Comorbidities at diagnosis of rheumatoid arthritis: a population-based case-control study.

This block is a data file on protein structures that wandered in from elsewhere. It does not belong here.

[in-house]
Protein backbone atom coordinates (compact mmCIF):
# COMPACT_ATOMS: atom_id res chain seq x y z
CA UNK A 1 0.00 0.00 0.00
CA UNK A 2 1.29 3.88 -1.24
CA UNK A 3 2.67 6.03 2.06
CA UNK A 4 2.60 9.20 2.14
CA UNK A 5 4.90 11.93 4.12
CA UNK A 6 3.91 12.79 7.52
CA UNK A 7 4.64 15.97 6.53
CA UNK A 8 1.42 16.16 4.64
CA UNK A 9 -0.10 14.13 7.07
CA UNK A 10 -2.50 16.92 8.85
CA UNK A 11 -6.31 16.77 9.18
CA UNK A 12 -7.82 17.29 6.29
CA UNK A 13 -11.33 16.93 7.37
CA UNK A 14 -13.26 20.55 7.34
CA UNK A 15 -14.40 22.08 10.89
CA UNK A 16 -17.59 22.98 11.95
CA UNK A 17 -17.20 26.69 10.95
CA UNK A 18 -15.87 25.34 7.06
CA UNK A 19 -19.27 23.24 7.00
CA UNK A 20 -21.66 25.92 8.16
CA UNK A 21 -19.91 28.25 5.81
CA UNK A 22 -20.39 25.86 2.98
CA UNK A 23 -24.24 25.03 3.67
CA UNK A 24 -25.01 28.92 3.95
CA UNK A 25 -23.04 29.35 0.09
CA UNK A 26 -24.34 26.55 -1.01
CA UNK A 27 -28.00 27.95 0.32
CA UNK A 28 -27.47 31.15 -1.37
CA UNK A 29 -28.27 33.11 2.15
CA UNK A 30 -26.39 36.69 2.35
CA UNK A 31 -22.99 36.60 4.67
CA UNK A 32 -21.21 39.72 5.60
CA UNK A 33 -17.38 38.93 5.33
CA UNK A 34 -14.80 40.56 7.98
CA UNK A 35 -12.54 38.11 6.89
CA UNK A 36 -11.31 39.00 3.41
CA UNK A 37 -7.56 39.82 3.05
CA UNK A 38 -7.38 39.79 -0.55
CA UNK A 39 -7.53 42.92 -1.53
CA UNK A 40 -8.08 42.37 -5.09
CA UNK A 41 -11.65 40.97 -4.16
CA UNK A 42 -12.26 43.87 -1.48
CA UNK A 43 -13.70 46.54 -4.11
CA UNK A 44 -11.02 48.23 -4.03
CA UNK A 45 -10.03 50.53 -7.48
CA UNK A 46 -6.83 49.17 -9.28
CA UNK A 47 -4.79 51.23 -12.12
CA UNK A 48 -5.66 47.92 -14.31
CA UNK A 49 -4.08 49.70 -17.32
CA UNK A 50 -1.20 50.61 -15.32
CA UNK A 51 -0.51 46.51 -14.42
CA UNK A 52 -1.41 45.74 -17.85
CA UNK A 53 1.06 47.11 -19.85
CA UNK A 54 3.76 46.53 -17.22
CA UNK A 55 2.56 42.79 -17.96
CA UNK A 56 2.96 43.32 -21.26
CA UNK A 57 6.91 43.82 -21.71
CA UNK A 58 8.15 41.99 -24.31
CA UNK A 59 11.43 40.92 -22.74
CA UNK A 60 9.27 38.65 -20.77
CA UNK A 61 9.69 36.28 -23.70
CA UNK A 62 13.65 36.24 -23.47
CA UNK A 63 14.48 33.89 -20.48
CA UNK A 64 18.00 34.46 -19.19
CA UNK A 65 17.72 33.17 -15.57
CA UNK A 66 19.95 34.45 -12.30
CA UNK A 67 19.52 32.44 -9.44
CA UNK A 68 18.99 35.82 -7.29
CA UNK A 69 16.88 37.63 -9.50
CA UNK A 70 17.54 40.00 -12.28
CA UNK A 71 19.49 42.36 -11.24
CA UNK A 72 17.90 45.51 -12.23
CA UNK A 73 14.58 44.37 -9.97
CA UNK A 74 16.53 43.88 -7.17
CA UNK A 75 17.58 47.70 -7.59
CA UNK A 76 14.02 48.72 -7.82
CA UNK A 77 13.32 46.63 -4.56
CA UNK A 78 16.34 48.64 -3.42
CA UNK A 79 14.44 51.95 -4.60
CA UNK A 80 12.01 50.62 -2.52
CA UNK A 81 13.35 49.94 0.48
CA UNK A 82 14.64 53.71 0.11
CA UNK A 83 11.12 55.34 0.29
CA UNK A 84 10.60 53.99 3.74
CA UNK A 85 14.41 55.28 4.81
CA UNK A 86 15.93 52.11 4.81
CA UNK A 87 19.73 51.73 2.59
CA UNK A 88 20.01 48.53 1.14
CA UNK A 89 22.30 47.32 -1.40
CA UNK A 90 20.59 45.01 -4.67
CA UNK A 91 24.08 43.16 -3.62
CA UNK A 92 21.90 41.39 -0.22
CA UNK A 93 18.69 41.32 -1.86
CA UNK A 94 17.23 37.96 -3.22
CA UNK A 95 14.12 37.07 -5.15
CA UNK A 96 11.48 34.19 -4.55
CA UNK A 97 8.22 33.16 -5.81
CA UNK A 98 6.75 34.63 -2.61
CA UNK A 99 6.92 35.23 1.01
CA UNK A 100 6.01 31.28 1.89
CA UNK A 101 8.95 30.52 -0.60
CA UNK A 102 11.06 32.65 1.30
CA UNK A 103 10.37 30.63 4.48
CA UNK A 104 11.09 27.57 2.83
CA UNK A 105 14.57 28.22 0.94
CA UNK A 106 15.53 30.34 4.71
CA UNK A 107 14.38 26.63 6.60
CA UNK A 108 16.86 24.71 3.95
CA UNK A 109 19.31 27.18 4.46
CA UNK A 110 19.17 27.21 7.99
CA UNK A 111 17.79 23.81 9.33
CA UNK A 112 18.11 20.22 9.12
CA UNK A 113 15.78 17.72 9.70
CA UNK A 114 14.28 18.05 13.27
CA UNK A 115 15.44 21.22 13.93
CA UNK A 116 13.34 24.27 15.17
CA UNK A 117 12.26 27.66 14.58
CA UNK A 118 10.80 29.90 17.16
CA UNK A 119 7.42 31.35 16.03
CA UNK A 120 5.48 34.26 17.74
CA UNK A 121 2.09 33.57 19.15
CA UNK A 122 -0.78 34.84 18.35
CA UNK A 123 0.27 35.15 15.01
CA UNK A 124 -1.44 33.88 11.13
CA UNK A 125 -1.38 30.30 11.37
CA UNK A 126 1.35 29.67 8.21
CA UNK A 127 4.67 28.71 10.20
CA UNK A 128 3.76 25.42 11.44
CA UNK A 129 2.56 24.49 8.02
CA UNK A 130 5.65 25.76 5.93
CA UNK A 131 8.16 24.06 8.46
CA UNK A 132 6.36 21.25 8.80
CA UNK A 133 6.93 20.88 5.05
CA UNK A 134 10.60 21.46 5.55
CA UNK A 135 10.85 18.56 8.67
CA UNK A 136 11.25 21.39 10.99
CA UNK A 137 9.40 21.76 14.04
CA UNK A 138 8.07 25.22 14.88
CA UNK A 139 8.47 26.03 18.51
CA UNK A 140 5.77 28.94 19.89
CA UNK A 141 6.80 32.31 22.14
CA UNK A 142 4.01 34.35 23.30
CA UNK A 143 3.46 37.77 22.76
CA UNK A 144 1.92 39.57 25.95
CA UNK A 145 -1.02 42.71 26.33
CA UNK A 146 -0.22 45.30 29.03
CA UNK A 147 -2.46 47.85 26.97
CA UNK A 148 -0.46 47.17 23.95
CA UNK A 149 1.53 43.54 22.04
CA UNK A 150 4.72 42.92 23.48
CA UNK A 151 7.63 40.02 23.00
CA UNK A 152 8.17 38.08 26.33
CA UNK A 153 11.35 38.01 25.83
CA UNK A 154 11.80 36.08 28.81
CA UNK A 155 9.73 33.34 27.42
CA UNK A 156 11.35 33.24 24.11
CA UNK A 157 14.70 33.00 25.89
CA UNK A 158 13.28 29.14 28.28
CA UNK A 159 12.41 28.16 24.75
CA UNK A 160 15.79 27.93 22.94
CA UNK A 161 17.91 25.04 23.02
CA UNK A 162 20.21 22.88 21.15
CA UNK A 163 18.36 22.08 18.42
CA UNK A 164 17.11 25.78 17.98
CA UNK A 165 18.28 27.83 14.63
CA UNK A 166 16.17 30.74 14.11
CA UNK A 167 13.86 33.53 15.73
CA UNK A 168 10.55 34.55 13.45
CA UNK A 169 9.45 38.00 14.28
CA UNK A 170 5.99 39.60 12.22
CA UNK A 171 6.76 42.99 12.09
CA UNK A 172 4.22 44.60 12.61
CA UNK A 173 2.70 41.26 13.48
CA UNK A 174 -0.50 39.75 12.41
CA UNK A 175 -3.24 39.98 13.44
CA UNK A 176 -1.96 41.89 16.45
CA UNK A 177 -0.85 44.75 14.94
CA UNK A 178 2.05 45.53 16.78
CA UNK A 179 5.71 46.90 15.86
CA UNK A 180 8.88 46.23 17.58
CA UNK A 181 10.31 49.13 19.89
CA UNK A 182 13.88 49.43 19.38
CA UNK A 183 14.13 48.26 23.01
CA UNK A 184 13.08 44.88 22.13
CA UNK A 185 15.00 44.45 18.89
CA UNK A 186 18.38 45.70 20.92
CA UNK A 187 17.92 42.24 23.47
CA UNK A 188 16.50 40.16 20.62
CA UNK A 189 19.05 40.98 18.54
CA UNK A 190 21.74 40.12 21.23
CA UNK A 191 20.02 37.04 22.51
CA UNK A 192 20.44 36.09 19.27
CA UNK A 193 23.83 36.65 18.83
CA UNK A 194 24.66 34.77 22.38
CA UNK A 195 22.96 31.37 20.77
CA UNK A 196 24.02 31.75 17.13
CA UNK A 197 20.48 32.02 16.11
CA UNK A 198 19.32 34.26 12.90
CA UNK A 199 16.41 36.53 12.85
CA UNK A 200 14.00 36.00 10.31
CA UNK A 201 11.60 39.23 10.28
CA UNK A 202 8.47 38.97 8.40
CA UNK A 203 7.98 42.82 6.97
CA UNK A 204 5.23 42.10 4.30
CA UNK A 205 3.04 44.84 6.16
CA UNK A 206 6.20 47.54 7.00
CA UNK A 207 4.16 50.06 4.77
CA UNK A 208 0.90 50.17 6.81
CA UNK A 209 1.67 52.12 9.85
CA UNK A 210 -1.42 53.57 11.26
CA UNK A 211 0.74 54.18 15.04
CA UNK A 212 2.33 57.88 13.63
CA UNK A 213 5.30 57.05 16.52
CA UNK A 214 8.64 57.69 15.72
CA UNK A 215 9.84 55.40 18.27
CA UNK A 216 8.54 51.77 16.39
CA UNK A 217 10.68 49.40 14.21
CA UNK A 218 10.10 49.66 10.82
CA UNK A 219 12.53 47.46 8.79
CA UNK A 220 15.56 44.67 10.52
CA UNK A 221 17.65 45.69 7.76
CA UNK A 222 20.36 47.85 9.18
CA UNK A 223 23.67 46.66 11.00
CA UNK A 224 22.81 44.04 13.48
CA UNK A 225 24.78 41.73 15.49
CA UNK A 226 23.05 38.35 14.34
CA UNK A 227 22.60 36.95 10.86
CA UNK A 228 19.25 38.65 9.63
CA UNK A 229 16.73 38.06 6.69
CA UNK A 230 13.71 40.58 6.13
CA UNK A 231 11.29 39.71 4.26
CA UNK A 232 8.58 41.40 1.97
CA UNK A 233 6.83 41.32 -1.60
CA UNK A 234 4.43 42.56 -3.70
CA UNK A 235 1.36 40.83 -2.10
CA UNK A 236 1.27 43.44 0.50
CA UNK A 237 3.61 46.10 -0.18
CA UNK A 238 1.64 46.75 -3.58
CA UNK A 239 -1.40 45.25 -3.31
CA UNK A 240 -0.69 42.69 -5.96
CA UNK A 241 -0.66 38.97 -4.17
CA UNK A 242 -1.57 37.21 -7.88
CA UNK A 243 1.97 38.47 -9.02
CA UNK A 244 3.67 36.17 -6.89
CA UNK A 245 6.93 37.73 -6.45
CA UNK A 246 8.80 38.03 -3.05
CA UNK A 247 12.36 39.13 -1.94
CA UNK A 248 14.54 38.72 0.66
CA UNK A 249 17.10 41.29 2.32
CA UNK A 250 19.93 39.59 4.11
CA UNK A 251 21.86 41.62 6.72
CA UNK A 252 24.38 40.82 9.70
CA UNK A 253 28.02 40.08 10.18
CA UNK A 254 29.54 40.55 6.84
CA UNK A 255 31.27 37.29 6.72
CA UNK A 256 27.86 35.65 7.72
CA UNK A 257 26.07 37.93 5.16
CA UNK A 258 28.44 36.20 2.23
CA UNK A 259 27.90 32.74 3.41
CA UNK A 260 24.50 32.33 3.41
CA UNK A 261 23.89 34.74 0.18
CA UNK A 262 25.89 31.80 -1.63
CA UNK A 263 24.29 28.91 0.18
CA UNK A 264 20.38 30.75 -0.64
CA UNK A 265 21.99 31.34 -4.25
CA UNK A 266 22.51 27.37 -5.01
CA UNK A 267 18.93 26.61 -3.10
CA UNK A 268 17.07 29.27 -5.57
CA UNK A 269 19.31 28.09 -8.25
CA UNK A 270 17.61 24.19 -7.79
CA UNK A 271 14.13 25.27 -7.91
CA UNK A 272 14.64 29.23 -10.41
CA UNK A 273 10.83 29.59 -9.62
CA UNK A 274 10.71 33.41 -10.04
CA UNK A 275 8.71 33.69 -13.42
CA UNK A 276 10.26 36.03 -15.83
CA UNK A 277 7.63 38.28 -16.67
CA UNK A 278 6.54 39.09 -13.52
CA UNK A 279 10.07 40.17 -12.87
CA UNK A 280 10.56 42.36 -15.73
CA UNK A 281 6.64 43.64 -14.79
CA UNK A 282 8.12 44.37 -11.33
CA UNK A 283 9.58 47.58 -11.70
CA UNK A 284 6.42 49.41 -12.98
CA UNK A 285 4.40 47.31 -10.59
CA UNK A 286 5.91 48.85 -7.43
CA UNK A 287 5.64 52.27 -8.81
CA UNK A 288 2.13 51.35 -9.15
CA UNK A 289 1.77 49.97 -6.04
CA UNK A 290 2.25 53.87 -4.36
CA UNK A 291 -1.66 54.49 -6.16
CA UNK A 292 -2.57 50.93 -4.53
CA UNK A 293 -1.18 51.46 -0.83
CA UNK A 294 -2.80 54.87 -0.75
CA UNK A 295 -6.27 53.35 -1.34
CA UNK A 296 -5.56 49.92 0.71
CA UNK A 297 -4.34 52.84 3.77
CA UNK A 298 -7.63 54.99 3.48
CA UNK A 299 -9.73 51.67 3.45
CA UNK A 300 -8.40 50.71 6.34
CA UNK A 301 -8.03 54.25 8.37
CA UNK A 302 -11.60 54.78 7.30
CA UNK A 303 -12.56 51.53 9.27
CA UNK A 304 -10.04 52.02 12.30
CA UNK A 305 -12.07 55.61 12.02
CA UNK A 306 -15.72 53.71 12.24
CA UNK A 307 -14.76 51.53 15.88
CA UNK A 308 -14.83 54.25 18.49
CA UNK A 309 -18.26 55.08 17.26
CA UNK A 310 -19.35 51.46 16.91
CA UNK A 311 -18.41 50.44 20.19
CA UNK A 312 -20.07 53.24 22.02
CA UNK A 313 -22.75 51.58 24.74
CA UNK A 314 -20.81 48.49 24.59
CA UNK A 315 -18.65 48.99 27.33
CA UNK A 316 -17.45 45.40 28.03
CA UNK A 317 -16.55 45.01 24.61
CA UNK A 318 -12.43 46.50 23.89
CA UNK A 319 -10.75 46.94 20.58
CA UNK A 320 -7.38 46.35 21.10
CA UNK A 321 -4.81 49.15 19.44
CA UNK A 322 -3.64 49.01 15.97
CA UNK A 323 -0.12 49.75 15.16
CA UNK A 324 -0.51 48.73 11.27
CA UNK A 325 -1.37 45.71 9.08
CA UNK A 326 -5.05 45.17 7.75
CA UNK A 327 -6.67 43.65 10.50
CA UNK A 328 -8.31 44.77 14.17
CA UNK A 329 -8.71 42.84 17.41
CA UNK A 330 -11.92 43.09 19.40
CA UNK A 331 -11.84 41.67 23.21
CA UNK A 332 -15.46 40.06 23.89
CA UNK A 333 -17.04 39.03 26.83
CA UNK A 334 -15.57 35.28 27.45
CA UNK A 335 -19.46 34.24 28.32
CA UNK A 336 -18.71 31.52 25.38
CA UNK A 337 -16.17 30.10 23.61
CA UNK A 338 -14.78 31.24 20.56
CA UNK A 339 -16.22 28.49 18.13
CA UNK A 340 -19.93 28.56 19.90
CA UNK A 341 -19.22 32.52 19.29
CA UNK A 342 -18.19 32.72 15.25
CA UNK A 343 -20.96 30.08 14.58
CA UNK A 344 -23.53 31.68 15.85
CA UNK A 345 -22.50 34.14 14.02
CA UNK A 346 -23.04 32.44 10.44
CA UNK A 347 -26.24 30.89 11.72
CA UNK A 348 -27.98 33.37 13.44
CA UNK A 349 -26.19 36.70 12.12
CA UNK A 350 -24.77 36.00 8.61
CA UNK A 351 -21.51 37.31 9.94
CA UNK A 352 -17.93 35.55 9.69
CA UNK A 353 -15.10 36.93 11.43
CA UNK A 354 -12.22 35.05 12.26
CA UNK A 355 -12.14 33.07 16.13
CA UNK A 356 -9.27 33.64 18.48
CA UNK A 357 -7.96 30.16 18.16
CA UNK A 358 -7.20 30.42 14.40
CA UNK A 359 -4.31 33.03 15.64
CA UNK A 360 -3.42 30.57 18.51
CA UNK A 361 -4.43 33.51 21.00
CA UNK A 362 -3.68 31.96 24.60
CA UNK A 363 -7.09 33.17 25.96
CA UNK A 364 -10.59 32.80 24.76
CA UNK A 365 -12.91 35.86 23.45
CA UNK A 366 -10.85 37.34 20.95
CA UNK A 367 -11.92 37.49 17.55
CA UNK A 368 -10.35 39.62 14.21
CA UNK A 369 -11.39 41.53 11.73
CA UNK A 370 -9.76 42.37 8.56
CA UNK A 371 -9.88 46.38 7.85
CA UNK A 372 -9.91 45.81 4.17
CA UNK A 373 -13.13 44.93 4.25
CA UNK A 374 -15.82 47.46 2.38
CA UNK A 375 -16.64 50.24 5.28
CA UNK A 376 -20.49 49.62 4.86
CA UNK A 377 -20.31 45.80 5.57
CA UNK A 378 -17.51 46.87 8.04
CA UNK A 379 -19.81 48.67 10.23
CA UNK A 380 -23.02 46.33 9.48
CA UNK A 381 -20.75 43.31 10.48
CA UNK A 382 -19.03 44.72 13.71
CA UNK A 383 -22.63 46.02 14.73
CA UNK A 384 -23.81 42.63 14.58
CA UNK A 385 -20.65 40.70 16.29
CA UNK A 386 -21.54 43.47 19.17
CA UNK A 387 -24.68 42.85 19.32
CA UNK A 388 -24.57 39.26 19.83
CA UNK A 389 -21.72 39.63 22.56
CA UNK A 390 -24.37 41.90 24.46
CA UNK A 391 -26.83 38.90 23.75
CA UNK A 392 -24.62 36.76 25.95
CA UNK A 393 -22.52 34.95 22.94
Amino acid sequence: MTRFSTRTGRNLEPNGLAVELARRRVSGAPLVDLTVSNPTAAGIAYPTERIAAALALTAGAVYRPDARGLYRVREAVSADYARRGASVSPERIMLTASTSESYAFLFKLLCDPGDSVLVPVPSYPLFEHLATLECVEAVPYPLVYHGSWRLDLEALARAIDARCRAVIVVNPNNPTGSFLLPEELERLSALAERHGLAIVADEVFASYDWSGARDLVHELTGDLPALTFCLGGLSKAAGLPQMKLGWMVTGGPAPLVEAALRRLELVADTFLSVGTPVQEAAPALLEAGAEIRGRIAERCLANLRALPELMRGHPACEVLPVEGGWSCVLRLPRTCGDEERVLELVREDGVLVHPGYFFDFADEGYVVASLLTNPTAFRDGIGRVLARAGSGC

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Comorbidities contribute to the morbidity and mortality in rheumatoid arthritis (RA), and are thus important to capture and treat early. In contrast to the well-studied comorbidity risks in established RA, less is known about the comorbidity pattern up until diagnosis of RA. We therefore compared if the occurrence of defined conditions, and the overall comorbidity burden at RA diagnosis, is different from that in the general population, and if it differs between seropositive and seronegative RA.Using Swedish national clinical and demographic registers, we identified new-onset RA patients (n = 11 086), and matched (1:5) to general population controls (n = 54 813). Comorbidities prior to RA diagnosis were identified in the Patient and Prescribed Drug Registers, and compared using logistic regression.At diagnosis of RA, respiratory (OR = 1.58, 95% CI = 1.44-1.74), endocrine (OR = 1.39, 95% CI = 1.31-1.47), and certain neurological diseases (OR = 1.73, 95% CI = 1.59-1.89) were more common in RA vs controls, with a similar pattern in seropositive and seronegative RA. In contrast, psychiatric disorders (OR = 0.87, 95% CI = 0.82-0.92) and malignancies (OR = 0.88, 95% CI = 0.79-0.97) were less commonly diagnosed in RA vs controls. The comorbidity burden was slightly higher in RA patients compared with controls (p< 0.0001).We found several differences in comorbidity prevalence between patients with new-onset seropositive and seronegative RA compared with matched controls from the general population. These findings are important both for our understanding of the evolvement of comorbidities in established RA and for early detection of these conditions.


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